Saturday 9 July 2016

The Hanging Stone

I visited the Hanging Stone at Woodborough today (original post 17/1/2012 - updated  9/7/16)

 Click any picture to enlarge it.

It is a lone sarsen in a field - as far as I know nothing is known about it. But obviously it has been recognised as having some significance as it hasn't been dragged to the field edge.

Reminds me a bit of the Cuckoo stone, Torstone and Heel stone...

More details at:

The Hanging Stone (Wiltshire) Standing Stone (Menhir) : The Megalithic Portal and Megalith Map:: "Site Name: The Hanging Stone (Wiltshire)
Country: England County: Wiltshire Type: Standing Stone (Menhir)
Nearest Town: Devizes  Nearest Village: Woodborough
Map Ref: SU099605  Landranger Map Number: 173
Latitude: 51.343500N  Longitude: 1.859252W"


  1. Looks like but probably not. There are a lot of other sarsens in the area, even in the edges of the same field.
    The Pewsey Vale dissolved out of Chalk. The sarsens were on the top of the chalk and got left behind once the chalk had gone.

  2. Tim

    How did the Sarsen get into the chalk?

    Chalk is the remains of marine animals that died in the sea and floated to the bottom and sandstone is sand at the bottom - so if the chalk was eroded, would it not just leave a bedrock of sandstone?

    For Sandstone to turn into rocks it must have been exposed to weathering (for a long time) then the sea had to cover the land and then chalk to form - so we must have a scenario of Sea with sand falling to the bottom causing sandstone, then sea gone with weathering to make rocks, followed by more sea with animals this time making chalk and rocks contained within - the back to land again?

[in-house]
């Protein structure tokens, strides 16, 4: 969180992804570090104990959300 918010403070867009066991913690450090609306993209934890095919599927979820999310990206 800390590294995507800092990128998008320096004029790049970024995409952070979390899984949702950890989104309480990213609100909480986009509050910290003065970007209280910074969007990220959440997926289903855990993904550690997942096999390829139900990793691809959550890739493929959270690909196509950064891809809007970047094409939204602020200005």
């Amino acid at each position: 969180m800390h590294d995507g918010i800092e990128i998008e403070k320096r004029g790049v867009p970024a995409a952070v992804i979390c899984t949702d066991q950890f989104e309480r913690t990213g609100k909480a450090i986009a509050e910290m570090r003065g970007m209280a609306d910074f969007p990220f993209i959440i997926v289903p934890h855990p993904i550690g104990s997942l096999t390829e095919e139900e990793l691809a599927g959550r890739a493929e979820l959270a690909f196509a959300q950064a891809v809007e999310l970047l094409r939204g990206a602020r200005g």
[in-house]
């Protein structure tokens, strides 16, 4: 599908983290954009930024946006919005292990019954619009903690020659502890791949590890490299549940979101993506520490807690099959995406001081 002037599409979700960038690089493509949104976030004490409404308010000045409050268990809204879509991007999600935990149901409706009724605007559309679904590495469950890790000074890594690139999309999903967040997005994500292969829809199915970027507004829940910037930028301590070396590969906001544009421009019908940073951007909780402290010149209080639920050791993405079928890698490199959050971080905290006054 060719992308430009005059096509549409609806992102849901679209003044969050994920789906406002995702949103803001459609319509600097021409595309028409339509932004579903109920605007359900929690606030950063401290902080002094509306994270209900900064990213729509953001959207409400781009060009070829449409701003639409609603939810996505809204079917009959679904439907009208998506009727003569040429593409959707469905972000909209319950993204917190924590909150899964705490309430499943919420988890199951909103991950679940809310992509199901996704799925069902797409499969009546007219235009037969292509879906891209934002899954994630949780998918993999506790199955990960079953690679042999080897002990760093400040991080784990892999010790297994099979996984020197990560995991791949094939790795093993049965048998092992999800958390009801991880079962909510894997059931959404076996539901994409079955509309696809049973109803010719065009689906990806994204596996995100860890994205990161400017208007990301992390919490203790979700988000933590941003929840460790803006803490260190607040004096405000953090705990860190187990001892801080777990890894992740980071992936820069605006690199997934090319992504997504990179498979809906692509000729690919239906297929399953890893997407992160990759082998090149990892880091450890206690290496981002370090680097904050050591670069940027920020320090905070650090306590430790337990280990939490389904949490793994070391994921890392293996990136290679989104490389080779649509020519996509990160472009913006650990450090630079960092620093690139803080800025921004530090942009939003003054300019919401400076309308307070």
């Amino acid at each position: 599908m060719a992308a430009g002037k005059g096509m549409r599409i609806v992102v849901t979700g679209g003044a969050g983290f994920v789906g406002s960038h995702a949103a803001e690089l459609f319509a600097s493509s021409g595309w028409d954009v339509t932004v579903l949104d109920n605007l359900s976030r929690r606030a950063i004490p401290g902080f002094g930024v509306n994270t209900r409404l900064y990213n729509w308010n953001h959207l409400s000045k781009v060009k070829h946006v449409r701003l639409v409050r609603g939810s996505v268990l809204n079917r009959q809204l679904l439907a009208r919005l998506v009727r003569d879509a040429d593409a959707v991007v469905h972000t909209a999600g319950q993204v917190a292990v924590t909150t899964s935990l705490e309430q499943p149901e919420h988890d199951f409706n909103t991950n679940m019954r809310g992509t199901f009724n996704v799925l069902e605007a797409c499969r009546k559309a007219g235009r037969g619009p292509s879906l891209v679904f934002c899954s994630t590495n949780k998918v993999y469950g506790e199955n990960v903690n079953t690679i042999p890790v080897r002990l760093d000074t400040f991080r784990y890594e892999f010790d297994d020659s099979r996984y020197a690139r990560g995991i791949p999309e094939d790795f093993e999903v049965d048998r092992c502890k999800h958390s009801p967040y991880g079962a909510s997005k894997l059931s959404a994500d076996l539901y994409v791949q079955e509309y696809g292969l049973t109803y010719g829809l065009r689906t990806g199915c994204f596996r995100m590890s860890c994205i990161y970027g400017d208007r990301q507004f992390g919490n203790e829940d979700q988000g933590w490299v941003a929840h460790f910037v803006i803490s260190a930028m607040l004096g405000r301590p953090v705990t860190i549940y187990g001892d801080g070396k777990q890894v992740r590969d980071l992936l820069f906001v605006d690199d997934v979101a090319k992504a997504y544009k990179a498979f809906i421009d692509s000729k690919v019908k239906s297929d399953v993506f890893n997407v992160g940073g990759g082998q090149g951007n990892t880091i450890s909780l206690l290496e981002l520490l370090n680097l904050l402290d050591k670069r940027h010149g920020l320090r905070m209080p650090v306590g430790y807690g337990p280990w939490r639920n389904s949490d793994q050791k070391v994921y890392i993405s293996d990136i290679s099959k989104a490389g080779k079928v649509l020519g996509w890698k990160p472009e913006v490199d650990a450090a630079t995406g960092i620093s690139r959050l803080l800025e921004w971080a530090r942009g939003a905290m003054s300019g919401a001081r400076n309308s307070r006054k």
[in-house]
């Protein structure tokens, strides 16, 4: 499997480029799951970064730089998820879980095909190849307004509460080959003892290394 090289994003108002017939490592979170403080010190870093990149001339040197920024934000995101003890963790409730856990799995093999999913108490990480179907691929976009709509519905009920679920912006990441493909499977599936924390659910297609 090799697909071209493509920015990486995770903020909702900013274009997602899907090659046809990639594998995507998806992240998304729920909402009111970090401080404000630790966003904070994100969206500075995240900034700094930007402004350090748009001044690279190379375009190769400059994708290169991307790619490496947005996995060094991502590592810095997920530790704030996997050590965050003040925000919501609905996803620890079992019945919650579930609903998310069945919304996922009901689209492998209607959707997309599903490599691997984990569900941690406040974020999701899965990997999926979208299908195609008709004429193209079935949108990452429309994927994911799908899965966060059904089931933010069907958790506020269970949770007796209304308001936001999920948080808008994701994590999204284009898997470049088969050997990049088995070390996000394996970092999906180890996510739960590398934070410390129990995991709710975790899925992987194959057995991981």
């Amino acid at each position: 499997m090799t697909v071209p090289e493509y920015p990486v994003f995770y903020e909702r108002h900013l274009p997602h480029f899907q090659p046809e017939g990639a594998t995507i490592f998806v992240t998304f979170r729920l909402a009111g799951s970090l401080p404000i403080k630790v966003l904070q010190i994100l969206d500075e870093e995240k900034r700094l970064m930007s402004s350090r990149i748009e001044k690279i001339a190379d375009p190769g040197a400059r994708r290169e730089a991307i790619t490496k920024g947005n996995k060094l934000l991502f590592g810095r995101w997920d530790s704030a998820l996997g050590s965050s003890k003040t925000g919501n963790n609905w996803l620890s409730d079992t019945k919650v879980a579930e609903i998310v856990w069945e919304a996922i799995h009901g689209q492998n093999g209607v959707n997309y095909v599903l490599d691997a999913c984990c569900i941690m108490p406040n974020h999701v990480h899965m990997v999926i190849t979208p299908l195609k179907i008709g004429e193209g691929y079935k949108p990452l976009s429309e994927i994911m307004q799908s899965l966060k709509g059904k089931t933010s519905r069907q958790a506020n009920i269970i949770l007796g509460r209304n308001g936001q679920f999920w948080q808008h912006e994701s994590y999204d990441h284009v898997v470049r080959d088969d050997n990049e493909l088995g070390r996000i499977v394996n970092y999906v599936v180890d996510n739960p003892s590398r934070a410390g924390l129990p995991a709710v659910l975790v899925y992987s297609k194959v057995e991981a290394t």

I didn't think these rocks are that old?


    1. Sarsens form on top of the chalk so they are not that old. They come from sand and gravel bars in shallow water over a chalk base. As the water goes down acidic swamps form over the sand. Silification then binds the grains together. We can see the root holes of the vegetation growing above the forming stones. The unsilified sands and gravels erode away and leave the hard kernals of stone on top of the exposed chalk. If the chalk then erodes away the stones are left in the resultant soil.

  3. Ok thanks for that info.

    Why are the ones found all around the south coasts are so small while Avebury and Stonehenge stone so large in comparison?

    And how long would it take to erode the chalk above theses stones and what method - ice or water?


    1. Here's a handy description from Bill Nye the science guy

  4. I'm not a geologist but I believe it is water erosion, dissolving, helped by freezing and thawing to open up cracks but not physical erosion by ice.
    As to the sizes and composition - sarsens include puddingstones which are made of fist size pebbles as well as the fine sand ones of the Marlborough Downs that can only be put down to the variations in the sandbeds in which they formed.